Localization of a pH-dependent, A2 subunit-interactive surface within the factor VIIIa A1 subunit
Division of General Medicine, University of Rochester, Rochester, New York, United StatesBiochimica et Biophysica Acta (Impact Factor: 4.66). 10/2004; 1701(1-2):25-35. DOI: 10.1016/j.bbapap.2004.06.002
Factor VIIIa can be reconstituted from A2 subunit and A1/A3-C1-C2 dimer in a reaction that is facilitated by slightly acidic pH. We recently demonstrated that a truncated A1 (A1(37-336)) possessed markedly reduced affinity for A2 compared with intact A1, but retained 30% of native factor VIIIa activity in the presence of A3-C1-C2. We now identify A1-interactive regions for A2 using A1 fragments derived from a limited tryptic digest. Unfractionated trypsin-cleaved A1 inhibited reconstituted factor VIIIa activity. Two fragments, designated A1(37-121) and A1(221-336), markedly inhibited factor VIIIa reconstitution with either native A1 (K(i)=340 and 194 nM, respectively) or with A1(37-336) (K(i)=69 and 116 nM, respectively) at pH 6.0. A third fragment designated A1(122-206) did not possess inhibitory activity. At pH 7.2, the A1(221-336) partially inhibited reconstitution, whereas the A1(37-121) possessed little if any inhibitory activity. Both fragments inhibited factor VIIIa reconstitution as judged by fluorescence energy transfer using acrylodan-labeled A2 and fluorescein-labeled A1 forms at pH 6.0. Furthermore, covalent cross-linking between A2 and A1(37-121) but not A1(221-336) was observed following reaction with a zero-length cross-linker. These findings demonstrate the presence of an extended, pH-dependent A2-interactive surface within regions 37-121 and 221-336 of A1. This interactive surface appears conformationally labile in the truncated A1 as judged by its apparent stabilization following association with A3-C1-C2.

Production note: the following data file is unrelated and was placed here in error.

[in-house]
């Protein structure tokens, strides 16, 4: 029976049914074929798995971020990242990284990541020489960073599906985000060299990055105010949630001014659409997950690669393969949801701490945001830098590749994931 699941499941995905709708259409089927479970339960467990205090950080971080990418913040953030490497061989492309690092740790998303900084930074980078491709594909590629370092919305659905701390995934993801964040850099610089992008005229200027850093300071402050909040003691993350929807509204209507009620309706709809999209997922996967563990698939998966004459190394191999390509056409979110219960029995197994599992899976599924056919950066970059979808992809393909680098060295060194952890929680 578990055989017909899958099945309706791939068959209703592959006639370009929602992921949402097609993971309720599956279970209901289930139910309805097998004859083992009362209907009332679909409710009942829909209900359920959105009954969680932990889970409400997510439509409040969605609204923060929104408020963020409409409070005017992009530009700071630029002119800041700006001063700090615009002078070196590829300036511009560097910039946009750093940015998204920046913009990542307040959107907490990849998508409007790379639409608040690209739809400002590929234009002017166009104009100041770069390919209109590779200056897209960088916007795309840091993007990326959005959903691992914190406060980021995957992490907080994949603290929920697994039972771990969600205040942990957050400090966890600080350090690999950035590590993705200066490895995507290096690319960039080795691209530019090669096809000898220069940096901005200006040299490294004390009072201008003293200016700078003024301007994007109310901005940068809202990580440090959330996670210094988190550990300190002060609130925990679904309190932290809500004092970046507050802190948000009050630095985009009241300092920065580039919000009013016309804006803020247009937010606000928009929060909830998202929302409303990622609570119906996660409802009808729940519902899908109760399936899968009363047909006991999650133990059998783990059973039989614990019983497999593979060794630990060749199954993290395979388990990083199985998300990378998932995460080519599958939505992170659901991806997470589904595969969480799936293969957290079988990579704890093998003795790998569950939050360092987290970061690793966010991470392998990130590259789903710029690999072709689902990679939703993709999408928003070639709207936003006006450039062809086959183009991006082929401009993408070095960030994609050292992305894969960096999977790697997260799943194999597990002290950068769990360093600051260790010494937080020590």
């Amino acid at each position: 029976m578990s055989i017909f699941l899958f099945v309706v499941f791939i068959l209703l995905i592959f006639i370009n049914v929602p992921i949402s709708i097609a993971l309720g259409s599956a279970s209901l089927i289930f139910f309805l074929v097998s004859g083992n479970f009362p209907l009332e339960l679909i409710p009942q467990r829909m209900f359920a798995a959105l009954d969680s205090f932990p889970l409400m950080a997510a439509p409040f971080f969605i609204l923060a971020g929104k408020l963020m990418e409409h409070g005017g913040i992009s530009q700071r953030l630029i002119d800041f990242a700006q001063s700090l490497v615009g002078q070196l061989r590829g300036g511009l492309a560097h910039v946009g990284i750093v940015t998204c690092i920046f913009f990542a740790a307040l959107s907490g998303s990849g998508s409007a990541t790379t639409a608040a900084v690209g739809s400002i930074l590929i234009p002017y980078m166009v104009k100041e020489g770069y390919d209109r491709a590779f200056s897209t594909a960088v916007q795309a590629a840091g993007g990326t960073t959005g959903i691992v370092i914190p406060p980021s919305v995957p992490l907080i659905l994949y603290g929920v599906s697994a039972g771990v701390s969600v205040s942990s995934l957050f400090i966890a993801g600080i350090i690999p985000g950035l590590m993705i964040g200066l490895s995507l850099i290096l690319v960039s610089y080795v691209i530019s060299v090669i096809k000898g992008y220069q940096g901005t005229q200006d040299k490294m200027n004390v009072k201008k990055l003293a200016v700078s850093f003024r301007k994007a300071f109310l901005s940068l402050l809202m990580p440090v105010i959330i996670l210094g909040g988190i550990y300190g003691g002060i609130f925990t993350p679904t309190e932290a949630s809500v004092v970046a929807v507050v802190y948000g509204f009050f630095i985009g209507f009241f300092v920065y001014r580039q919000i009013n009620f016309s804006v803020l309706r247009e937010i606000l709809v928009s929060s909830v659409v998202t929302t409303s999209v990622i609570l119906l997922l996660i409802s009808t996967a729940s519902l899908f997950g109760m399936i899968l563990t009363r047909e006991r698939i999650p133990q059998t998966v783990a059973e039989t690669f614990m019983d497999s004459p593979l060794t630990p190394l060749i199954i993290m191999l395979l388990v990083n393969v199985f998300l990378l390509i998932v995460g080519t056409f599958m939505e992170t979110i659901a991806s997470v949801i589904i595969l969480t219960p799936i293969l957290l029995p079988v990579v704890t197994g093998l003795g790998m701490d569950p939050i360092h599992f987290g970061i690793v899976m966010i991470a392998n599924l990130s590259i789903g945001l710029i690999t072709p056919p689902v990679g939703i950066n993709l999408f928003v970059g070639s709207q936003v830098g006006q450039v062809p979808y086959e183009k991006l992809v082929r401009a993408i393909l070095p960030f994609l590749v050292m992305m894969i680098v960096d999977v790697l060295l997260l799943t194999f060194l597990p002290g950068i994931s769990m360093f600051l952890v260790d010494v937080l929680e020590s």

Article: Factor VIII structure and function[Show abstract] [Hide abstract]
ABSTRACT: Factor VIII, a non-covalent heterodimer comprised of a heavy chain (A1-A2-B domains) and light chain (A3-C1-C2 domains), circulates as an inactive procofactor in complex with von Willebrand factor. Metal ions are critical to the integrity of factor VIII, with Cu and Ca ions stabilizing the heterodimer and generating the active conformation, respectively. Activation of factor VIII catalyzed by thrombin appears dependent upon interactions with both anion-binding exosites I and II, and converts the heterodimer to the active cofactor, factor VIIIa. This protein, comprised of A1, A2, and A3-C1-C2 subunits, is labile due to weak affinity of the A2 subunit. Association of factor VIIIa with factor IXa to form the intrinsic factor Xase complex is membrane-dependent and involves multiple inter-protein contacts that remain poorly characterized. This complex catalyzes the conversion of factor X to factor Xa, a reaction that is essential for the propagation phase of coagulation. The role of factor VIIIa in this complex is to increase the catalytic efficiency for factor Xa generation by several orders of magnitude. Mechanisms for the down-regulation of factor Xase focus upon inactivation of the cofactor and include dissociation of the A2 subunit as well as activated protein C-catalyzed proteolysis.
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ABSTRACT: Factor VIII (FVIII) is activated by thrombin to the labile FVIIIa, a heterotrimer of A1, A2 and A3C1C2 subunits, which serves as a cofactor for FIXa. A primary reason for the instability of FVIIIa is the tendency for the A2 subunit to dissociate from FVIIIa leading to an inactive cofactor and consequent loss of FXase activity. Based on our finding of low-specific activity and a fast decay rate for a FVIII point mutation of Glu1829 to Ala (E1829A), we examined whether residue Glu1829 in the A3 subunit is important for A2 subunit retention. The rate of activity decay of E1829A was approximately fourteen fold faster than wild-type (wt) FVIIIa and this rate was reduced in the presence of added A2 subunit. Specific activity values for E1829A measured by one-stage and two-stage assays were approximately 14% and approximately 11%, respectively, compared with wt FVIII. Binding affinity for the A1 subunit to E1829A-A3C1C2 was comparable to wt A3C1C2 (K(d) = 20.1 +/- 3.4 nM for E1829A, 15.3 +/- 3.7 nM for wt), whereas A2 subunit affinity for the A1/A3C1C2 dimer forms was reduced by approximately 3.6-fold as a result of the mutation (K(d) = 526 +/- 107 nM for E1829A, 144 +/- 21 nM for wt). As modeling data suggest that Glu1829 is located at the A2-A3 domain interface these results are consistent with Glu1829 contributing to the interactions involved with A2 subunit retention in FVIIIa.
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